Despite an international coalition providing a protective umbrella over the Red Sea – Op Prosperity Guardian – the Houthi attacks against merchant shipping continued.
Shortly before midnight on Thursday, the US and UK launched a wave of attacks on 60 Houthi military targets using over 100 guided munitions, predominantly Tomahawk cruise missiles.
The UK contribution to the strike package was four Typhoon fighter jets.
Although cruise missiles can be launched from hundreds of miles away from their targets, once launched they can take some time to reach them and, while en route, the ground situation can change.
Fighter missions place the pilots in harm’s way, but also enable a much shorter time-of-flight for the weapon, and thus a more dynamic assessment to be made of the threat and potential collateral damage.
So, what is involved in mounting a Typhoon attack mission?
From the moment that the Houthis started attacking Red Sea merchant shipping on 19 November, US and UK forces would have been developing a suitable list of military targets and options.
Satellite imagery and routine intelligence gathering would have identified command and control nodes, radars, weapon storage areas and missile launch sites, plus established “pattern of life” around potential targets to assess the risks of collateral damage.
Diplomatic options ‘exhausted’
Once the two countries’ political leadership had exhausted diplomatic options, they would have outlined what they wanted any military action to achieve, and be briefed on options.
The political objective was to avoid further escalation, demonstrate resolve, and degrade the Houthis’ capability to attack shipping, but limit collateral damage.
The US appears to have identified a window of opportunity to conduct strikes – overnight to limit the number of casualties – and the UK PM approved the military action.
The Typhoon capability already deployed to Cyprus would have received their tasking several hours before launch, prompting an intense period of planning and preparation.
Pilots planning routes, weapons specialists matching weapons to targets – size of bomb, fusing, guidance required – and deciding which pilots would be selected for the mission.
In addition, the whole squadron would have been focused on preparing the four aircraft, refuelling, and arming, servicing and downloading vital software – a team effort.
But Cyprus is a long way from the target area – a round trip of more than 3,000 miles. Two air-to-air refuelling tankers (Voyager) would also be required to refuel the Typhoons both before entering Yemeni airspace, and also to provide the vital top-up to get the jets home again.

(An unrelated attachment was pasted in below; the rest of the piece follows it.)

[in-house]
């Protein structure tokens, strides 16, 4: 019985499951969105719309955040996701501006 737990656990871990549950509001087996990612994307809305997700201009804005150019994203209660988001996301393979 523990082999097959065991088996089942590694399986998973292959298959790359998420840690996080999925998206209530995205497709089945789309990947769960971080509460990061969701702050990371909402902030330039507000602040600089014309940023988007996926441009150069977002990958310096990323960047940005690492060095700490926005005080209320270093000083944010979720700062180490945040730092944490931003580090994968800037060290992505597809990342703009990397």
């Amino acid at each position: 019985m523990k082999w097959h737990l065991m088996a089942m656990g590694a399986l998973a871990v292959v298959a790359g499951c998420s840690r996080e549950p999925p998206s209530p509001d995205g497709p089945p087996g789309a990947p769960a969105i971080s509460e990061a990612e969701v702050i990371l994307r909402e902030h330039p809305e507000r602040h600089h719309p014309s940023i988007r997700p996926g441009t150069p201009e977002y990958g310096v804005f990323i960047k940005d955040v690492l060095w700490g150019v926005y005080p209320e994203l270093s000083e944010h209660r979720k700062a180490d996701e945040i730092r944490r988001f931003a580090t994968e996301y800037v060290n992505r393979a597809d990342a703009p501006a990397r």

Planning these sorties takes time, co-ordination and patience.
Working back from the planned Time on Target – co-ordinated with the US strikes occurring simultaneously – the pilots would identify where the tanker needed to be, and when, and with how much fuel, for both ingress and egress.
The pilots can then work out their departure time from Cyprus, before which they need to conduct pre-flight briefings, get kitted out in flight gear, walk to jets leaving time to race for the spare jet if the primary fails to start – and getting briefed on the recovery plan should the pilot get shot down over Yemen.
Jets ‘bristling with arms’
Walking out to the jets focuses the mind – seeing the Typhoon jet bristling with live missiles and explosive munitions is a stark reminder that this is no training mission.
Finding the refuelling tanker can often be a challenge – especially if the weather is less than fair – but plugging in at over 20,000 ft (6,100m) and seeing the fuel gauge read full again, it’s time to depart the sanctuary of international airspace and plot a course to the target.
Defensive aids on, chaff and flares ready, watching for any signs that enemy radars are tracking you.
Handheld Houthi missiles and bullets are a threat, but flying above 10,000 ft (3,000m) limits their effectiveness.
Approaching the target, the adrenalin is surging, and pilots must avoid getting distracted by other US munitions impacting their targets.
A second rendezvous with the tanker to fill up again, and then the long flight back home.
Land, sign in the jet, get out of the immersion suit, g-suit and other flying kit, go to the bathroom, rehydrate, then prepare for an hour-long debrief.
And for the ground crew, armourers, suppliers and support staff, the work starts all over again.
A simple headline like “UK Typhoons strike Houthi targets”, requires an immense effort behind the scenes, and it’s a superb example of British experience, professionalism, and teamwork.